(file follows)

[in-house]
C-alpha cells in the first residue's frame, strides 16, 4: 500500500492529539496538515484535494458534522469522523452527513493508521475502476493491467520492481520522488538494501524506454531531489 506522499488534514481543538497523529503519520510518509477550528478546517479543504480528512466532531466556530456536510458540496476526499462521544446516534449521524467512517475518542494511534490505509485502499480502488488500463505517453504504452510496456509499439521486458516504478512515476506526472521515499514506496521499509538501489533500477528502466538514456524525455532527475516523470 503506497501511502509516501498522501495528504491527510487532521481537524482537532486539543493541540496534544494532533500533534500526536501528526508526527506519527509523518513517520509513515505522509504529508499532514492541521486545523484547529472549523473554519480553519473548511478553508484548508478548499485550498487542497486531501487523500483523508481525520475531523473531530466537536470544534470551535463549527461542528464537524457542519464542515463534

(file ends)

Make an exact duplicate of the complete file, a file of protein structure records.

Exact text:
[in-house]
C-alpha cells in the first residue's frame, strides 16, 4: 500500500492529539496538515484535494458534522469522523452527513493508521475502476493491467520492481520522488538494501524506454531531489 506522499488534514481543538497523529503519520510518509477550528478546517479543504480528512466532531466556530456536510458540496476526499462521544446516534449521524467512517475518542494511534490505509485502499480502488488500463505517453504504452510496456509499439521486458516504478512515476506526472521515499514506496521499509538501489533500477528502466538514456524525455532527475516523470 503506497501511502509516501498522501495528504491527510487532521481537524482537532486539543493541540496534544494532533500533534500526536501528526508526527506519527509523518513517520509513515505522509504529508499532514492541521486545523484547529472549523473554519480553519473548511478553508484548508478548499485550498487542497486531501487523500483523508481525520475531523473531530466537536470544534470551535463549527461542528464537524457542519464542515463534